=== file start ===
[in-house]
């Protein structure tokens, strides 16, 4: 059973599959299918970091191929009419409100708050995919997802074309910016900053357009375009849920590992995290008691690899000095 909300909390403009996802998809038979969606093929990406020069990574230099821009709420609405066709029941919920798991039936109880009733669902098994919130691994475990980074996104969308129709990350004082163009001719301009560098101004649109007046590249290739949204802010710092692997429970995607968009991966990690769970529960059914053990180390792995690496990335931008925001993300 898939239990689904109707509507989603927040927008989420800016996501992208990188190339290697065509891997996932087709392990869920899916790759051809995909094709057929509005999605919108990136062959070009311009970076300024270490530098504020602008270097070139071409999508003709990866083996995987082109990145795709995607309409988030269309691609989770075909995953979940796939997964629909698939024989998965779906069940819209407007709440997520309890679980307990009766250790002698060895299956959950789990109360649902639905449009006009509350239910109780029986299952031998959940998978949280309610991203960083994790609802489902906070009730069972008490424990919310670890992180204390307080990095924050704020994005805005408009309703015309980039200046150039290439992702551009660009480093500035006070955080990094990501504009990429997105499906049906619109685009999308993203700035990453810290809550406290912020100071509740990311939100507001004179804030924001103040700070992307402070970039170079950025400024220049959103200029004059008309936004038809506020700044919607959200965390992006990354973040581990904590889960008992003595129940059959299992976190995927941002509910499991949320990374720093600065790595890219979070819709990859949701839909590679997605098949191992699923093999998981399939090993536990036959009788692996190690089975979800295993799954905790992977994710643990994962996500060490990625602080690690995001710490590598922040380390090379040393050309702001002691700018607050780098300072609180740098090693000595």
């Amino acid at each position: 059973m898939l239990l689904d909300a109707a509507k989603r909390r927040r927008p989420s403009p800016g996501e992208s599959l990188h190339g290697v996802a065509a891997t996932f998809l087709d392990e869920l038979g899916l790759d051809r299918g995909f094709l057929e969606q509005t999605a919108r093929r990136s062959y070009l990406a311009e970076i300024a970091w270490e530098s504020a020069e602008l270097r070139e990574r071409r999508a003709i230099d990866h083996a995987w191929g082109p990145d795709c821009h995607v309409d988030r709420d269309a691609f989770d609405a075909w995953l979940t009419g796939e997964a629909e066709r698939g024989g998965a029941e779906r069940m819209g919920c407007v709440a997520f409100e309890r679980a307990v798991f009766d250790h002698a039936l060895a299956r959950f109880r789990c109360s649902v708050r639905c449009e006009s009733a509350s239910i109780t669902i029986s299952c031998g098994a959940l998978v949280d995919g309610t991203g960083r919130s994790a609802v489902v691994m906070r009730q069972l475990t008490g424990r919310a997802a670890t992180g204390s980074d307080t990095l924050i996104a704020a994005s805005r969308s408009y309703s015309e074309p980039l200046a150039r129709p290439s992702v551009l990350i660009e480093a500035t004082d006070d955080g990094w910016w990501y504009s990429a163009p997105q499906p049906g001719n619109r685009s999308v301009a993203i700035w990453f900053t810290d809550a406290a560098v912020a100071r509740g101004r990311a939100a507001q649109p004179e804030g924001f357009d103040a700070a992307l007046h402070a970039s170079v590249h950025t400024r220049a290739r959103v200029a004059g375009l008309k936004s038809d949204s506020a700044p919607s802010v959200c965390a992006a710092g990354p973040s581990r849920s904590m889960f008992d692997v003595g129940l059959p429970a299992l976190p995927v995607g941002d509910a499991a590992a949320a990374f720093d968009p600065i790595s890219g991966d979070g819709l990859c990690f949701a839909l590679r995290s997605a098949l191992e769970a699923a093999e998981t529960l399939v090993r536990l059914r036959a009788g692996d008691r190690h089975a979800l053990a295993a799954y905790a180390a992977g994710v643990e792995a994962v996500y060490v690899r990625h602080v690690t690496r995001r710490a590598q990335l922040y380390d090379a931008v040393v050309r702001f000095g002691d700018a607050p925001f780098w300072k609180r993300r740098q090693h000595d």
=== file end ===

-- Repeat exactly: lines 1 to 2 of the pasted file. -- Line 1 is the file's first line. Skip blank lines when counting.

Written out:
[in-house]
């Protein structure tokens, strides 16, 4: 059973599959299918970091191929009419409100708050995919997802074309910016900053357009375009849920590992995290008691690899000095 909300909390403009996802998809038979969606093929990406020069990574230099821009709420609405066709029941919920798991039936109880009733669902098994919130691994475990980074996104969308129709990350004082163009001719301009560098101004649109007046590249290739949204802010710092692997429970995607968009991966990690769970529960059914053990180390792995690496990335931008925001993300 898939239990689904109707509507989603927040927008989420800016996501992208990188190339290697065509891997996932087709392990869920899916790759051809995909094709057929509005999605919108990136062959070009311009970076300024270490530098504020602008270097070139071409999508003709990866083996995987082109990145795709995607309409988030269309691609989770075909995953979940796939997964629909698939024989998965779906069940819209407007709440997520309890679980307990009766250790002698060895299956959950789990109360649902639905449009006009509350239910109780029986299952031998959940998978949280309610991203960083994790609802489902906070009730069972008490424990919310670890992180204390307080990095924050704020994005805005408009309703015309980039200046150039290439992702551009660009480093500035006070955080990094990501504009990429997105499906049906619109685009999308993203700035990453810290809550406290912020100071509740990311939100507001004179804030924001103040700070992307402070970039170079950025400024220049959103200029004059008309936004038809506020700044919607959200965390992006990354973040581990904590889960008992003595129940059959299992976190995927941002509910499991949320990374720093600065790595890219979070819709990859949701839909590679997605098949191992699923093999998981399939090993536990036959009788692996190690089975979800295993799954905790992977994710643990994962996500060490990625602080690690995001710490590598922040380390090379040393050309702001002691700018607050780098300072609180740098090693000595």